William Francis Hillebrand

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William Francis Hillebrand
Frank Wigglesworth Clarke (and others).jpg
Hillebrand second from left in top row
Born (1853-12-12)December 12, 1853
Honolulu, Kingdom of Hawaii
Died February 7, 1925(1925-02-07) (aged 71)
United States
Nationality American
Fields geochemistry
Institutions United States Geological Survey
National Bureau of Standards
Alma mater University of Heidelberg

William Francis Hillebrand (December 12, 1853 – February 7, 1925) was an American chemist.


He was the son of the renowned botanist William Hillebrand. He studied at Cornell University[1] and then in Germany at the University of Heidelberg where he received his Ph.D. in 1875. He then worked with Robert Bunsen for two semesters. His research on metallic cerium, which he together with Thomas Norton obtained first in 1872, started his academic career.

He studied organic chemistry for three semesters with Wilhelm Rudolph Fittig at the University of Strasbourg, but changed to geochemistry and metallurgy by studying at the Freiberg Mining Academy. After returning home to the United States in 1878, he opened an assay office in Leadville, Colorado, in 1879, and then started working as a chemist at the United States Geological Survey in 1880. That year he was sent to Denver to establish a chemical laboratory for the Rocky Mountain Division of the Survey. For five years he remained in charge of this laboratory, and then was transferred to the chief laboratory in Washington.[2] He changed to the National Bureau of Standards in 1909 where he was chief chemist.[1]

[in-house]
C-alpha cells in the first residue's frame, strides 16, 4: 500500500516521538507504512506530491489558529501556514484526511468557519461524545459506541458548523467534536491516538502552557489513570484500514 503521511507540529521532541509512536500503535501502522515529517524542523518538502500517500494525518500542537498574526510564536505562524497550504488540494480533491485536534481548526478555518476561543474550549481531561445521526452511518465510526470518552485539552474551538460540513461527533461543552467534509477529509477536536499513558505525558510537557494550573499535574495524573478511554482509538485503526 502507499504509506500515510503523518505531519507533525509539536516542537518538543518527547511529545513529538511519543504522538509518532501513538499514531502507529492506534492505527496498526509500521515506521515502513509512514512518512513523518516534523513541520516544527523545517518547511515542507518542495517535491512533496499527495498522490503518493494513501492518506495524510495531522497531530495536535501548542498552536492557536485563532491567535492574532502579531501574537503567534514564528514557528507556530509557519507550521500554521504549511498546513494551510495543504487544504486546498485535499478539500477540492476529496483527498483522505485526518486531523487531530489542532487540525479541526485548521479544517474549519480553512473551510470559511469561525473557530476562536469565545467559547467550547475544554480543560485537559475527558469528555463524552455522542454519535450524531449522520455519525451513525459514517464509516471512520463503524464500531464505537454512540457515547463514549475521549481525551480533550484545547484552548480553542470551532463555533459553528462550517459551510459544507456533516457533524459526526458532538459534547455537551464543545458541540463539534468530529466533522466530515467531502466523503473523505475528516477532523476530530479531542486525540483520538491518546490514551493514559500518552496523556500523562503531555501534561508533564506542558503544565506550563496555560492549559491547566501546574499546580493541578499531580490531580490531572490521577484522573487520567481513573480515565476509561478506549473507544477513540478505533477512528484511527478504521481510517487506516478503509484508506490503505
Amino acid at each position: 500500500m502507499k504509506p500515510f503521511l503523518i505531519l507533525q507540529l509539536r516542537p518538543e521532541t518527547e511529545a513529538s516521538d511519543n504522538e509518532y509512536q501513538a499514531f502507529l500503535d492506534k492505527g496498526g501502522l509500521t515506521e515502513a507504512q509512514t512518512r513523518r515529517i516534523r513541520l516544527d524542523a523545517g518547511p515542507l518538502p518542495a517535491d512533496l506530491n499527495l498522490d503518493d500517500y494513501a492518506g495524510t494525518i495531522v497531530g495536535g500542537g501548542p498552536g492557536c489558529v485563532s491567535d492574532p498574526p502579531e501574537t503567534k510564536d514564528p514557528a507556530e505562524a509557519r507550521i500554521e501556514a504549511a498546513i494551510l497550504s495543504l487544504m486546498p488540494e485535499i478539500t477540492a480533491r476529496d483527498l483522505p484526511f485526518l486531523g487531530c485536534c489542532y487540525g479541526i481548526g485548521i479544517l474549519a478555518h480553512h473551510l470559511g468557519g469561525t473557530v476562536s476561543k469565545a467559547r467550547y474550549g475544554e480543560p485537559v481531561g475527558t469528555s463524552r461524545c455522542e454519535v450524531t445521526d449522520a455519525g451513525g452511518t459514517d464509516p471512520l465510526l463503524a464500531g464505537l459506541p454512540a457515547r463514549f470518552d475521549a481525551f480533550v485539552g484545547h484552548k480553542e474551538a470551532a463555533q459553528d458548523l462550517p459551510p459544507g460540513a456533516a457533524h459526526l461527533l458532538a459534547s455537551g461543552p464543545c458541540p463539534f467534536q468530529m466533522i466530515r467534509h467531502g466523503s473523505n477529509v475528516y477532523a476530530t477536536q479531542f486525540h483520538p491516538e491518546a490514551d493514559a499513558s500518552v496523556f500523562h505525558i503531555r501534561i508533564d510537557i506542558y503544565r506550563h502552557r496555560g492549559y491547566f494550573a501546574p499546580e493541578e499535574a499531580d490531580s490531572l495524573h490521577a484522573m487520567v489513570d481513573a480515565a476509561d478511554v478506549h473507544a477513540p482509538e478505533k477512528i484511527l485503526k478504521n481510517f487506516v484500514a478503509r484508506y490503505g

He was professor of general chemistry and physics at the National College of Pharmacy, from 1892 to 1910; president of the American Chemical Society in 1906; and in 1908 he became editor of the Journal of Industrial and Engineering Chemistry. He was the author of several books on chemical subjects.[1]

His son was the professor of English literature Harold Newcomb Hillebrand (1887–1953).

Studies of uranium

During an analysis of the uranium containing mineral uranite he discovered that a gas evolved. He identified this gas by spectroscopic methods to be nitrogen. Several years later in 1895 William Ramsay did similar experiments with uranium containing minerals and discovered by similar methods that the gas was a mixture of argon and helium which until then had only been detected in the corona of stars.

A reexamination by Ramsay of Hillebrand's samples showed that the gas from uranite contained a large amount of nitrogen.



  1. 1.0 1.1 1.2  Reynolds, Francis J., ed. (1921). [https%3A%2F%2Fen.wikisource.org%2Fwiki%2FCollier%27s_New_Encyclopedia_%281921%29%2FHillebrand%2C_William_Francis "Hillebrand, William Francis" ] Check |ws link in chapter= value (help). Collier's New Encyclopedia. New York: P.F. Collier & Son Company.<templatestyles src="Module:Citation/CS1/styles.css"></templatestyles>
  2. Wikisource-logo.svg One or more of the preceding sentences incorporates text from a publication now in the public domainWilson, James Grant; Fiske, John, eds. (1900). [https%3A%2F%2Fen.wikisource.org%2Fwiki%2FAppletons%27_Cyclop%C3%A6dia_of_American_Biography%2FHillebrand%2C_William_Francis "Hillebrand, William Francis" ] Check |ws link in chapter= value (help). Appletons' Cyclopædia of American Biography. New York: D. Appleton.CS1 maint: ref=harv (link)<templatestyles src="Module:Citation/CS1/styles.css"></templatestyles>


  • Frank Wigglesworth Clarke. "William Francis Hillebrand" (PDF). Biographical Memoir of the National Academy of Science.<templatestyles src="Module:Citation/CS1/styles.css"></templatestyles>